What are the various forms of treatment and would early detection affect the recovery rate?

Early detection definitely affects the outcome. Due to the fact that early detection makes the treatment simpler firstly. Secondly, the number of years the patient will live without cancer and also the years and possibilities of the cancer coming back, reduces. For instance, Stage 1 Breast Cancer has a recovery rate of nearly 99%! Stage 2 is around 80%, stage 3 is at 50% and stage 4 is around 25%.

Early detection, in between stage 0 to stage 2, the quality of life goes back to near normality. Stage 3 and above, you might face more frequent visits to the doctors, undergo more treatments along with the side effects of these. Additionally, the psychological effect of this entire experience can be quite stressful and play a role in the quality of life after recovery. All in all, normality of life can be achieved as long as at risk patients come in early for screening and or treatments.

As per the treatments, Breast Cancer overall is not treated by just one modality. Consider, Leukemia which is solely treated through chemotherapy. For Breast Cancer Stage 3 and above surgery is a key form of treatment. More so, depending on your tumour biology and the different subsets present in Breast Cancer; the patient may need to undergo Chemotherapy, Radiotherapy and even hormone pills. Thus, this cocktail of means if treatment depends on the patient’s age, tumour biology and many others.

What are the types of screening methods offered at Farer Park Hospital? Give us a description of the new treatment Microdose Mammography at Farer Park Hospital.

At Farer Park Hospital, we have the standard 2D mammography and also Ultrasound for ladies of ages 40 and above. Microdose Mammography is a newer method of where the standard dose of radiation compared to a normal mammogram, is much lower. The technique is the same but the radiation dosage and the software present is more innovative than a standard mammogram. Farrer Park also offers MRI scans for high risk patients of Breast Cancer.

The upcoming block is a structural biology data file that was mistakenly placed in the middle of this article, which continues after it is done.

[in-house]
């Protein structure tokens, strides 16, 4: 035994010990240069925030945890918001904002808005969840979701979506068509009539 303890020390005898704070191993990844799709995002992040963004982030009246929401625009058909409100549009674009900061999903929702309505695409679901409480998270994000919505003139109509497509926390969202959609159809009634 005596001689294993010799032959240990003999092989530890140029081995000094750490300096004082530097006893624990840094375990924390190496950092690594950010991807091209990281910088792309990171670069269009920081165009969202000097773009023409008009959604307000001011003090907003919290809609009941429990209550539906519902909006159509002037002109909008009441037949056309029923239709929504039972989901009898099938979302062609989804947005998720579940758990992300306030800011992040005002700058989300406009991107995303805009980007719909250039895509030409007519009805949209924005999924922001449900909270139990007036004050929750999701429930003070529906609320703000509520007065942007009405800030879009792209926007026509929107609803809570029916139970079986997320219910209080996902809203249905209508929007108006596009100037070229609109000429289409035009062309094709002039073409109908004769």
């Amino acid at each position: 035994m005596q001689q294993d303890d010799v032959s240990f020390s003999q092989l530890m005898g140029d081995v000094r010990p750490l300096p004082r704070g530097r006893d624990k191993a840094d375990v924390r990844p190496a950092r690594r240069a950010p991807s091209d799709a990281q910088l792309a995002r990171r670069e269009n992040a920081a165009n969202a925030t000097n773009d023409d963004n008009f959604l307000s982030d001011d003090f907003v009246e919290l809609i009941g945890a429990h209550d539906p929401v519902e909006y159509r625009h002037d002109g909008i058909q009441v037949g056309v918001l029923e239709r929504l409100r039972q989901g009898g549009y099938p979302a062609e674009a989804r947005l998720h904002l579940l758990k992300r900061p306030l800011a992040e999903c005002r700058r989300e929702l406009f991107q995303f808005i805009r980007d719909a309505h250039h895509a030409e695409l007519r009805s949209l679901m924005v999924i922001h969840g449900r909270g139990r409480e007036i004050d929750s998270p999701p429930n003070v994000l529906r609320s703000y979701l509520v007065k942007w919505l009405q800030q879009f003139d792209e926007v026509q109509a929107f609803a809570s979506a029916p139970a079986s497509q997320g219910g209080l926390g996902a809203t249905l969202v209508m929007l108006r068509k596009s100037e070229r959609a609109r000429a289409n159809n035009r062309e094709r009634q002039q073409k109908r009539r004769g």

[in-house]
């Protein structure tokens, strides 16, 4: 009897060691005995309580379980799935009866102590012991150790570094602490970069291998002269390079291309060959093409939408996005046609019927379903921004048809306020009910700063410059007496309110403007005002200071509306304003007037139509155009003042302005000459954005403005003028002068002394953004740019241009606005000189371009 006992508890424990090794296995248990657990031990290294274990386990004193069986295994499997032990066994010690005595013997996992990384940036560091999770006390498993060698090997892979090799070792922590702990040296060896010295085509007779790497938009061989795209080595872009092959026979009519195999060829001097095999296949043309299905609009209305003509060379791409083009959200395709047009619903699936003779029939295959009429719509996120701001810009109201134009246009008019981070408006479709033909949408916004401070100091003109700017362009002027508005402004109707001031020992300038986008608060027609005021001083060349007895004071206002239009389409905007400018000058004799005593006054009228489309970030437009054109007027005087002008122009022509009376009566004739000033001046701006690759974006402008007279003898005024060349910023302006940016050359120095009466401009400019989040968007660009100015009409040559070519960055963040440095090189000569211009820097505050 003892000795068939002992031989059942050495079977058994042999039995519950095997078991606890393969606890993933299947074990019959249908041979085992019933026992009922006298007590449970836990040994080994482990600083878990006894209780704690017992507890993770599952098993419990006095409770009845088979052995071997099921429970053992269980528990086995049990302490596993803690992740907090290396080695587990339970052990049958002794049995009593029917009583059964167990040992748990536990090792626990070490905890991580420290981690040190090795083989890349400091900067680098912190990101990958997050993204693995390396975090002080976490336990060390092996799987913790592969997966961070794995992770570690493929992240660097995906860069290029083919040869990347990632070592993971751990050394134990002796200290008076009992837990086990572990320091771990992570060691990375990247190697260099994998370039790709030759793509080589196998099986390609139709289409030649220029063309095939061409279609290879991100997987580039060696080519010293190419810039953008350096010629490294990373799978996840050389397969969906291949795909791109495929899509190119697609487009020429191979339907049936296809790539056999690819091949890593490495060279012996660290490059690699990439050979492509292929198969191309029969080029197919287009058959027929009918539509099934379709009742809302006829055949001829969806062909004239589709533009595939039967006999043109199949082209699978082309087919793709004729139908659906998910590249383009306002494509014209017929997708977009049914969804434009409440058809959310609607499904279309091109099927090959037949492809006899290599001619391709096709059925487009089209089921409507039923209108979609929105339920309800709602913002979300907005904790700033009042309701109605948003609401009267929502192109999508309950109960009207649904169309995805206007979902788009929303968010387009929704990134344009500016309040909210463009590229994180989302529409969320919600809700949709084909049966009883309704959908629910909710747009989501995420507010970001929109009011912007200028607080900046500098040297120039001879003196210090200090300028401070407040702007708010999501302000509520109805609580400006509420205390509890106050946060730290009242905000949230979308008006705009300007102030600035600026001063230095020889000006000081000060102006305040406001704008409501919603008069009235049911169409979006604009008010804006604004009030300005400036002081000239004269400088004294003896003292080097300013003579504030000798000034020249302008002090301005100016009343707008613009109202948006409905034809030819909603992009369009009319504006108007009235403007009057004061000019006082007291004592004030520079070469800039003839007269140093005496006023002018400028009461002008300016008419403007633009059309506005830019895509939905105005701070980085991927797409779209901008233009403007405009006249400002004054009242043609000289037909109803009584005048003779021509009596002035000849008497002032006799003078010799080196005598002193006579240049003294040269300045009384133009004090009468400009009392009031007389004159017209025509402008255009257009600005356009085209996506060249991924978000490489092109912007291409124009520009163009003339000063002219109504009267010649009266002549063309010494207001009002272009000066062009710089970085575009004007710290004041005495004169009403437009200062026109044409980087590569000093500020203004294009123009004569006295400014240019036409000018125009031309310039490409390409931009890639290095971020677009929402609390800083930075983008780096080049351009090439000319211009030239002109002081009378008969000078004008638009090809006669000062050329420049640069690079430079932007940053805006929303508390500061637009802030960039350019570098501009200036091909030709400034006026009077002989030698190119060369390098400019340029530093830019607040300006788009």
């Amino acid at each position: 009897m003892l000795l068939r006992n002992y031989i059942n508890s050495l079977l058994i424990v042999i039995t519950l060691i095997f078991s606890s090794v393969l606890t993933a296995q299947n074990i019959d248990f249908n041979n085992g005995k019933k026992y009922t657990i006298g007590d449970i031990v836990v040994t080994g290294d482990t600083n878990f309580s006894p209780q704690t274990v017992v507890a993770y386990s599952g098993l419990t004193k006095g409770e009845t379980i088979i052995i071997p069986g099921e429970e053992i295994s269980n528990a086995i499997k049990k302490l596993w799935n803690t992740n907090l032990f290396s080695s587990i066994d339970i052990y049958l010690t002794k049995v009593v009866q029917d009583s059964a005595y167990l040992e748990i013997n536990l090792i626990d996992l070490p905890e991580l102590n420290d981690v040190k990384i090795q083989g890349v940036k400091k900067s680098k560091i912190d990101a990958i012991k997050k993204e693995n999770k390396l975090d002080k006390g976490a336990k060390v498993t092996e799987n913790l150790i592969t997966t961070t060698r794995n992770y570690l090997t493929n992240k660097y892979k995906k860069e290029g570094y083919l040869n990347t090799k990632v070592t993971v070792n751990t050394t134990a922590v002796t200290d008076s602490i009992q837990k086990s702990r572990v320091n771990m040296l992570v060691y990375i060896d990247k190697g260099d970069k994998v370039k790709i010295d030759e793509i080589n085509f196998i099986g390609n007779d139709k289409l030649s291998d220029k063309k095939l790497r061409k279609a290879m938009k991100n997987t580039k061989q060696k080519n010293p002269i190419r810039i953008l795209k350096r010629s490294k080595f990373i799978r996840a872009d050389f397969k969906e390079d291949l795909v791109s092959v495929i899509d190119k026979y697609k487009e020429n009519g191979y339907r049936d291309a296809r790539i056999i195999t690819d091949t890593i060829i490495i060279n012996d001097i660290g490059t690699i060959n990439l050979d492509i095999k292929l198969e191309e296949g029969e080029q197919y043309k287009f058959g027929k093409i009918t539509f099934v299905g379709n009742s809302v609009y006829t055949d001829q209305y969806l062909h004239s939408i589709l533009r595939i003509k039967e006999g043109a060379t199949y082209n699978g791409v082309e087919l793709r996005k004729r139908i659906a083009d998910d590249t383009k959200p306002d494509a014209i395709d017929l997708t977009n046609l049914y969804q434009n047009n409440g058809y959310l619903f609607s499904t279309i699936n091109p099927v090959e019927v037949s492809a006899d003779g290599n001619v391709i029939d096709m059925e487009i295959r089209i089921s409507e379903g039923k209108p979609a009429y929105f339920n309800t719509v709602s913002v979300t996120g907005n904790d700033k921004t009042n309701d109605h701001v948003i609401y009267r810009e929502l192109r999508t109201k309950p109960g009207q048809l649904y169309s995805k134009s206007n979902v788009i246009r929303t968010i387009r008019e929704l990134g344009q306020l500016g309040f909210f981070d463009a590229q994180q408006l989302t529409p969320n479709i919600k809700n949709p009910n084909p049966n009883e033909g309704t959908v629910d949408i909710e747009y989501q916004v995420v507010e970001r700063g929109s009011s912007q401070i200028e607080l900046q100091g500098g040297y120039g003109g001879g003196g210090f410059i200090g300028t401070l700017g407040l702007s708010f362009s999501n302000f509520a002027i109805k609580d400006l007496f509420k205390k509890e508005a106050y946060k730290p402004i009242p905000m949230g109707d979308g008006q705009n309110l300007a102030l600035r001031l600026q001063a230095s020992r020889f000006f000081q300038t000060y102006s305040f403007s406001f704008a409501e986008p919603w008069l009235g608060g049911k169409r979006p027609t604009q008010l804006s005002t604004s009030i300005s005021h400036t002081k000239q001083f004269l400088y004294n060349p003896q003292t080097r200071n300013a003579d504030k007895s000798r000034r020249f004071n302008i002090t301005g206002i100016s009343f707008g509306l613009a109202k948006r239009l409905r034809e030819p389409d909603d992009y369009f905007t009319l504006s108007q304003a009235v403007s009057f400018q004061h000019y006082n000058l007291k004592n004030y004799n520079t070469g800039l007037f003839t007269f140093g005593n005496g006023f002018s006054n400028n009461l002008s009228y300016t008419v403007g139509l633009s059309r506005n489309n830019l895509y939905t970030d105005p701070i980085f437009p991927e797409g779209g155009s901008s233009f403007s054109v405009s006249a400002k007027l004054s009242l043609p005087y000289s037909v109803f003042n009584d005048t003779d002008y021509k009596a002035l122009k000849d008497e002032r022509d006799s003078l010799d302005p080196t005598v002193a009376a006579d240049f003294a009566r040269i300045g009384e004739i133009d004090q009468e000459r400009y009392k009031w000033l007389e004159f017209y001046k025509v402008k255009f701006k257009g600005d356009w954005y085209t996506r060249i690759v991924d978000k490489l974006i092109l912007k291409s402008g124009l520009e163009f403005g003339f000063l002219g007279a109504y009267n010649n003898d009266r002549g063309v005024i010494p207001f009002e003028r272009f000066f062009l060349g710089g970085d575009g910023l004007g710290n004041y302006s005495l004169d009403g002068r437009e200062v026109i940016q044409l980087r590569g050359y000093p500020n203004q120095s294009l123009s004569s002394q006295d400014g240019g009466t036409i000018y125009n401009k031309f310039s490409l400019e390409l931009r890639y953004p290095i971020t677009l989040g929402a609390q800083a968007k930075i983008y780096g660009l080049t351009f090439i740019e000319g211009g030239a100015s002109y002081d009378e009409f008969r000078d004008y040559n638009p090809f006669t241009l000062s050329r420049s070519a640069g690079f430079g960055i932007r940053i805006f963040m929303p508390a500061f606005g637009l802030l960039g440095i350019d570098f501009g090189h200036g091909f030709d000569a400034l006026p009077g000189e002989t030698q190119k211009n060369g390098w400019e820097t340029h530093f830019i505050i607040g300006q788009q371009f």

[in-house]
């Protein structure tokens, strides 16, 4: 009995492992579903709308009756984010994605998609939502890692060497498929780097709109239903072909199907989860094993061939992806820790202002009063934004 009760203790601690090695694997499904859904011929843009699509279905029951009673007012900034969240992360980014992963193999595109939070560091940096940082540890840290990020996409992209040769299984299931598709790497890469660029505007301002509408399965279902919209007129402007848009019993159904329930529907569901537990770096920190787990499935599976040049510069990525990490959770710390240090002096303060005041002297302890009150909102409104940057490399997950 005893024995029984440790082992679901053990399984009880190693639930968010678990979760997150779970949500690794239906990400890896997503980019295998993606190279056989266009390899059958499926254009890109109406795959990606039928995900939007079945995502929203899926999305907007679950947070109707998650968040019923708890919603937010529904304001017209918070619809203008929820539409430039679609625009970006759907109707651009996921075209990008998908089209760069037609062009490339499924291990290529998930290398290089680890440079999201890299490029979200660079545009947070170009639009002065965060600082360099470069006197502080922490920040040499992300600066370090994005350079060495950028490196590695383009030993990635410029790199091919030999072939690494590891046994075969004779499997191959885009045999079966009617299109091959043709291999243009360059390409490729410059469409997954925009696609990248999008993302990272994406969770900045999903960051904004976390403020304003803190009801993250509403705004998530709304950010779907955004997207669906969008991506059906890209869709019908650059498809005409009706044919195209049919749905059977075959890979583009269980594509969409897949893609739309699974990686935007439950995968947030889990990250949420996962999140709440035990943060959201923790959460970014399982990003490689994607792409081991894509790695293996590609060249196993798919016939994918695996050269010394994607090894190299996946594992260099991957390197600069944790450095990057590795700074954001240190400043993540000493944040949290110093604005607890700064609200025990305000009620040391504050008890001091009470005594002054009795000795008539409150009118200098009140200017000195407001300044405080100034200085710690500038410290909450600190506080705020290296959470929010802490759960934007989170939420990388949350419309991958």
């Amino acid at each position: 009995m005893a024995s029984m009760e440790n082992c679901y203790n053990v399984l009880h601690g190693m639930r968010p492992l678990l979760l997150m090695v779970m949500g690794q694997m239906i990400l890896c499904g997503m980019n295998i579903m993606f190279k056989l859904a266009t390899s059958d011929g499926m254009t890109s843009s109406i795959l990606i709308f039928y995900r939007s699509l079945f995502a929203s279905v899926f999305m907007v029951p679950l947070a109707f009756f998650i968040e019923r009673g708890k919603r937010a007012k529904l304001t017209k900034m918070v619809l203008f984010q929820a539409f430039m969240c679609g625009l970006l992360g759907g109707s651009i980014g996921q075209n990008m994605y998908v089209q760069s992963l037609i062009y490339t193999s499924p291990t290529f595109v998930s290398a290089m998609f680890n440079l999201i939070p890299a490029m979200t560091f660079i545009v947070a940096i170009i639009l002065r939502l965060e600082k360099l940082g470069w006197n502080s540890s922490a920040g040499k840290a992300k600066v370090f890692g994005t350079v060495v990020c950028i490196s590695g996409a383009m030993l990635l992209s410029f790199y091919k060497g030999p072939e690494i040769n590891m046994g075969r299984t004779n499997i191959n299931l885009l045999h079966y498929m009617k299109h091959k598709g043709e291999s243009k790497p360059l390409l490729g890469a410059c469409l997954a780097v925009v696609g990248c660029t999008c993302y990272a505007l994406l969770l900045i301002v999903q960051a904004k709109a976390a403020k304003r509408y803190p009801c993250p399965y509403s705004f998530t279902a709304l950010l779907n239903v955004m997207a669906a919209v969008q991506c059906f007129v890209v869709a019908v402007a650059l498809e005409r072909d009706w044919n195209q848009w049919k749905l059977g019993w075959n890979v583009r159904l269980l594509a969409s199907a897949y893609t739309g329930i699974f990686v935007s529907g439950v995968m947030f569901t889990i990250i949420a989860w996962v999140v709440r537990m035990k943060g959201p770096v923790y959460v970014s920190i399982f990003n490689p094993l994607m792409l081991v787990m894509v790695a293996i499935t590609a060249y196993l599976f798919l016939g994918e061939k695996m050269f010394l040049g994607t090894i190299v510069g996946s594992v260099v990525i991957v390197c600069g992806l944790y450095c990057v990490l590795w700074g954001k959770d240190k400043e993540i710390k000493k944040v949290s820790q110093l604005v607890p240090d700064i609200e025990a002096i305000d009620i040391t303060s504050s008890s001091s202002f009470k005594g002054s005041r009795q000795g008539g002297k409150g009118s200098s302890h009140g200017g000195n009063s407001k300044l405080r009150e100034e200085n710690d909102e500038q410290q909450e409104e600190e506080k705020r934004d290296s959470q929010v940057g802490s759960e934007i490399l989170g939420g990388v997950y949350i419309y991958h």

Could you give us an account of your work on Oncoplastic and Re-constructive Breast Surgery?

This has been present since the 90’s and has developed overtime. I was trained in this at UK at the Nottingham Institute of Breast Cancer, for a year. It’s been a practice so as to improve the aesthetic outcome of the breast. The removal of the cancer and the reconstruction are done together. What I do is, after removing the cancerous cells first, we do what we call remodeling of the breast where we shift the tissues in order to improve the overall aesthetic state and improve the final outcome. This is possible even for cases where total re-construction surgery of an entire breast as compared to partial reconstruction. The success rates depends on choosing the right technique for the right patient. The challenge is choosing the right method as the matter is highly subjective.

In Bangladesh, we have a serious issue of stigmatization, especially for women when it comes to being vocal about our ailments? How can we possibly come out of this mindset?

This is actually is prevalent all over Asia. In Singapore, the minority group consisting of the Malay and Indian populace, are quite shy in coming forward when it comes to these matters. They have many assumed fears and phobias for which they do not come forward. Hence, I think education and awareness is significant here in order to fill this knowledge gap. More so, Cancer survivors can come forward and showcase their individual cases to create awareness. In doing so, the women will be able to actually relate to them. They are already defensive when it comes to medical professionals advices on treatment. However a survivor group who come forward and share their experience can actually help in opening up their eyes to the significance of coming forward and being vocal. In Bangladesh the women are quite strong and thus they have room to come forward and form such communities to create awareness.

According to you, what are the prominent healthcare challenges of the 21st century?

I think the diseases which are present in the 21st century are lifestyle centric ones. Mainly diabetes, high blood pressure. Environmental factors which lead to Lung Cancer and lack if clean drinking water, leadings to problems from arsenic poisoning. Everyone is so caught up and have no time for important things like exercise or mental relaxation. We are all so stressed and whenever we are, we resort to our vices. Hence, it’s lifestyle that the problem and it’s related diseases.